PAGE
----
public AppHost() : base("Rabbit MQ Test Host", typeof(HelloService).Assembly) {}

    public override void Configure(Container container)
        container.Register<IMessageService>(c => new RabbitMqServer());

        var mqServer = container.Resolve<IMessageService>();


Now each message will instead be executed by the best matching ServiceStack Service that handles the message with either a Post or Any fallback verb, e.g:

public class HelloService : Service
    public object Any(Hello request)
        return new HelloResponse { Result = $"Hello, {request.Name}!" };

In addition to executing your service implementation, all Services processed via a MQ Server goes through ServiceStack's standard MQ Request Pipeline.

With everything in place, initialize ServiceStack's AppHost to start the Rabbit MQ Server to listen for any messages published to the Request DTO's .inq:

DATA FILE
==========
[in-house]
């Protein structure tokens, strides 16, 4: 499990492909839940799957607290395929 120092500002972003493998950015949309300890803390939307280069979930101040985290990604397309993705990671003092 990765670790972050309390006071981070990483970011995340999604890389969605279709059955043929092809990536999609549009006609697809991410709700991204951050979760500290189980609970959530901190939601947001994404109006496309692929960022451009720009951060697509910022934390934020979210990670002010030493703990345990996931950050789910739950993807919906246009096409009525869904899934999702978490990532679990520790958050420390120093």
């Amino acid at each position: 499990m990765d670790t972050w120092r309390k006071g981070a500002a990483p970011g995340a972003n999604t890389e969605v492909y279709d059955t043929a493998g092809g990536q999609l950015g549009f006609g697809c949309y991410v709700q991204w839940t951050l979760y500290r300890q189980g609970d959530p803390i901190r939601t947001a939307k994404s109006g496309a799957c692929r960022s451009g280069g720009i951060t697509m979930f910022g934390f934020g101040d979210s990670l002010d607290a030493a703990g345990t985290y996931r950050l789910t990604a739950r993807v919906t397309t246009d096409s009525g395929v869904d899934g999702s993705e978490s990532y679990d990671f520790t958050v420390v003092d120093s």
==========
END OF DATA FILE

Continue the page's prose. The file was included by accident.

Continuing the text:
var appHost = new AppHost().Init();

using (var mqClient = appHost.Resolve<IMessageService>().CreateMessageQueueClient())
    mqClient.Publish(new Hello { Name = "World" });

    var responseMsg = mqClient.Get<HelloResponse>(QueueNames<HelloResponse>.In);
    responseMsg.GetBody().Result //= Hello, World!     

Process ServiceStack MQ Services without a HTTP host

Whilst it's unlikely to be a common use-case, you can even run a ServiceStack MQ Server without a HTTP host by configuring the mqServer inside the generic BasicAppHost, e.g:

var appHost = new BasicAppHost(typeof(HelloService).Assembly) {
    ConfigureAppHost = host => {
        host.Container.Register<IMessageService>(c => new RabbitMqServer());

        var mqServer = host.Container.Resolve<IMessageService>();


using (var mqClient = appHost.Resolve<IMessageService>().CreateMessageQueueClient())
    mqClient.Publish(new Hello { Name = "World" });

    var msg = mqClient.Get<HelloResponse>(QueueNames<HelloResponse>.In);
    Assert.That(msg.GetBody().Result, Is.EqualTo("Hello, World!"));

In this way, ServiceStack's AppHost is being used as a pure "logic server", hosting auto-wired services within its MQ Request Pipeline, whilst taking advantage of ServiceStack's flexibility and extensibility options and its plugin ecosystem.